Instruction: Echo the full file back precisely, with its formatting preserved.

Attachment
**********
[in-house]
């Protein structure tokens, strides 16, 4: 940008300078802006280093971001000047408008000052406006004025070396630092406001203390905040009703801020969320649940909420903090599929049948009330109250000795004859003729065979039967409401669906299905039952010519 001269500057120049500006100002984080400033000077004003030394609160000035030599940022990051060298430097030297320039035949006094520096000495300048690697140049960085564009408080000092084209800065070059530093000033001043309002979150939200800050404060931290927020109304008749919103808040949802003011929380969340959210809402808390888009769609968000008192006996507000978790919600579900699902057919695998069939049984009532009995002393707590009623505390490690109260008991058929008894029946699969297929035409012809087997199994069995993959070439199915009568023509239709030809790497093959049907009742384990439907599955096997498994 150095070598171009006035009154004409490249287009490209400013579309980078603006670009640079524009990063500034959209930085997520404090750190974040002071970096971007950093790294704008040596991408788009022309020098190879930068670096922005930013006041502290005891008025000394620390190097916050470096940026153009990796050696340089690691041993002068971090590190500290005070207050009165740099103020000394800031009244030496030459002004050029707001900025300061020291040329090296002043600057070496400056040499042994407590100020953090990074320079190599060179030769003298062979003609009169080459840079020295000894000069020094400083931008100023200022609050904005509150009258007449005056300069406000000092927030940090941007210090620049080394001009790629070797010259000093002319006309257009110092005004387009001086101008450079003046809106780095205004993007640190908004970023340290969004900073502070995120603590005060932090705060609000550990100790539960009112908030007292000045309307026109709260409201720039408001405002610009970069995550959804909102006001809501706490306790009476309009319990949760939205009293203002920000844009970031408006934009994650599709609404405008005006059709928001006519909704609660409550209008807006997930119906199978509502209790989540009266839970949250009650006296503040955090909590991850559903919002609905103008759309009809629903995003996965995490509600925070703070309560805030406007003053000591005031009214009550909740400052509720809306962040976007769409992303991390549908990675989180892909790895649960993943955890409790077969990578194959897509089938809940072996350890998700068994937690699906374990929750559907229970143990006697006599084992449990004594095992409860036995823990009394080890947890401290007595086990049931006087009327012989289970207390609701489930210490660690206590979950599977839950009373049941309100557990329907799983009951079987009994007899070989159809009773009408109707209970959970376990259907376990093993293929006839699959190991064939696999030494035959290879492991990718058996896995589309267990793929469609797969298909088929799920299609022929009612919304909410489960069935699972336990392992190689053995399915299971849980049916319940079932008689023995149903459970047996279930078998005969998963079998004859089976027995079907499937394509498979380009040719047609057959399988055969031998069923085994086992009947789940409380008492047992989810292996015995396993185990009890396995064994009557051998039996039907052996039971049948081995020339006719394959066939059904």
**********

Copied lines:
[in-house]
């Protein structure tokens, strides 16, 4: 940008300078802006280093971001000047408008000052406006004025070396630092406001203390905040009703801020969320649940909420903090599929049948009330109250000795004859003729065979039967409401669906299905039952010519 001269500057120049500006100002984080400033000077004003030394609160000035030599940022990051060298430097030297320039035949006094520096000495300048690697140049960085564009408080000092084209800065070059530093000033001043309002979150939200800050404060931290927020109304008749919103808040949802003011929380969340959210809402808390888009769609968000008192006996507000978790919600579900699902057919695998069939049984009532009995002393707590009623505390490690109260008991058929008894029946699969297929035409012809087997199994069995993959070439199915009568023509239709030809790497093959049907009742384990439907599955096997498994 150095070598171009006035009154004409490249287009490209400013579309980078603006670009640079524009990063500034959209930085997520404090750190974040002071970096971007950093790294704008040596991408788009022309020098190879930068670096922005930013006041502290005891008025000394620390190097916050470096940026153009990796050696340089690691041993002068971090590190500290005070207050009165740099103020000394800031009244030496030459002004050029707001900025300061020291040329090296002043600057070496400056040499042994407590100020953090990074320079190599060179030769003298062979003609009169080459840079020295000894000069020094400083931008100023200022609050904005509150009258007449005056300069406000000092927030940090941007210090620049080394001009790629070797010259000093002319006309257009110092005004387009001086101008450079003046809106780095205004993007640190908004970023340290969004900073502070995120603590005060932090705060609000550990100790539960009112908030007292000045309307026109709260409201720039408001405002610009970069995550959804909102006001809501706490306790009476309009319990949760939205009293203002920000844009970031408006934009994650599709609404405008005006059709928001006519909704609660409550209008807006997930119906199978509502209790989540009266839970949250009650006296503040955090909590991850559903919002609905103008759309009809629903995003996965995490509600925070703070309560805030406007003053000591005031009214009550909740400052509720809306962040976007769409992303991390549908990675989180892909790895649960993943955890409790077969990578194959897509089938809940072996350890998700068994937690699906374990929750559907229970143990006697006599084992449990004594095992409860036995823990009394080890947890401290007595086990049931006087009327012989289970207390609701489930210490660690206590979950599977839950009373049941309100557990329907799983009951079987009994007899070989159809009773009408109707209970959970376990259907376990093993293929006839699959190991064939696999030494035959290879492991990718058996896995589309267990793929469609797969298909088929799920299609022929009612919304909410489960069935699972336990392992190689053995399915299971849980049916319940079932008689023995149903459970047996279930078998005969998963079998004859089976027995079907499937394509498979380009040719047609057959399988055969031998069923085994086992009947789940409380008492047992989810292996015995396993185990009890396995064994009557051998039996039907052996039971049948081995020339006719394959066939059904």